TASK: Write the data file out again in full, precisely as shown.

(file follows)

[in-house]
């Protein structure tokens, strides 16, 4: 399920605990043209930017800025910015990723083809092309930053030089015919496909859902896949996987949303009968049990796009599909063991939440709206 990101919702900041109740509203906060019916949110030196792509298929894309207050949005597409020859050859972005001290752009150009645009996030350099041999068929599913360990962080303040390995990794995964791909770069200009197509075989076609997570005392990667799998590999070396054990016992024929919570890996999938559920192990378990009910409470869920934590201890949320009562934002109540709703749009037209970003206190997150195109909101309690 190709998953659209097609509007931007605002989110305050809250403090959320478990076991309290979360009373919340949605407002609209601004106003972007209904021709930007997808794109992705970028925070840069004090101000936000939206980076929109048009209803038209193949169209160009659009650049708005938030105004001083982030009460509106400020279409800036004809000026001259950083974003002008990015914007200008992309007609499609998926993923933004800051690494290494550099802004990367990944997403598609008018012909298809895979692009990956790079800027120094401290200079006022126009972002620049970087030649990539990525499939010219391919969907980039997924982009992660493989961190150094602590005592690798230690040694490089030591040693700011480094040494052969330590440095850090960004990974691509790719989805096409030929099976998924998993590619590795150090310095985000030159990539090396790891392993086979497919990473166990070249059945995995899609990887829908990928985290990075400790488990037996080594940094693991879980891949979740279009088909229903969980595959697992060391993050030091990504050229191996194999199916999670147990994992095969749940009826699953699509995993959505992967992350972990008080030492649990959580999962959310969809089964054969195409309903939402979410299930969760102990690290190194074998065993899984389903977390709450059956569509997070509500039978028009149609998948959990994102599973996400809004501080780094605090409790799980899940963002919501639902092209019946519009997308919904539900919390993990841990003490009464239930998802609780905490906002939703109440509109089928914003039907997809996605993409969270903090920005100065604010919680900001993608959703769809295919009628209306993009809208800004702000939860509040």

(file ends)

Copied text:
[in-house]
């Protein structure tokens, strides 16, 4: 399920605990043209930017800025910015990723083809092309930053030089015919496909859902896949996987949303009968049990796009599909063991939440709206 990101919702900041109740509203906060019916949110030196792509298929894309207050949005597409020859050859972005001290752009150009645009996030350099041999068929599913360990962080303040390995990794995964791909770069200009197509075989076609997570005392990667799998590999070396054990016992024929919570890996999938559920192990378990009910409470869920934590201890949320009562934002109540709703749009037209970003206190997150195109909101309690 190709998953659209097609509007931007605002989110305050809250403090959320478990076991309290979360009373919340949605407002609209601004106003972007209904021709930007997808794109992705970028925070840069004090101000936000939206980076929109048009209803038209193949169209160009659009650049708005938030105004001083982030009460509106400020279409800036004809000026001259950083974003002008990015914007200008992309007609499609998926993923933004800051690494290494550099802004990367990944997403598609008018012909298809895979692009990956790079800027120094401290200079006022126009972002620049970087030649990539990525499939010219391919969907980039997924982009992660493989961190150094602590005592690798230690040694490089030591040693700011480094040494052969330590440095850090960004990974691509790719989805096409030929099976998924998993590619590795150090310095985000030159990539090396790891392993086979497919990473166990070249059945995995899609990887829908990928985290990075400790488990037996080594940094693991879980891949979740279009088909229903969980595959697992060391993050030091990504050229191996194999199916999670147990994992095969749940009826699953699509995993959505992967992350972990008080030492649990959580999962959310969809089964054969195409309903939402979410299930969760102990690290190194074998065993899984389903977390709450059956569509997070509500039978028009149609998948959990994102599973996400809004501080780094605090409790799980899940963002919501639902092209019946519009997308919904539900919390993990841990003490009464239930998802609780905490906002939703109440509109089928914003039907997809996605993409969270903090920005100065604010919680900001993608959703769809295919009628209306993009809208800004702000939860509040």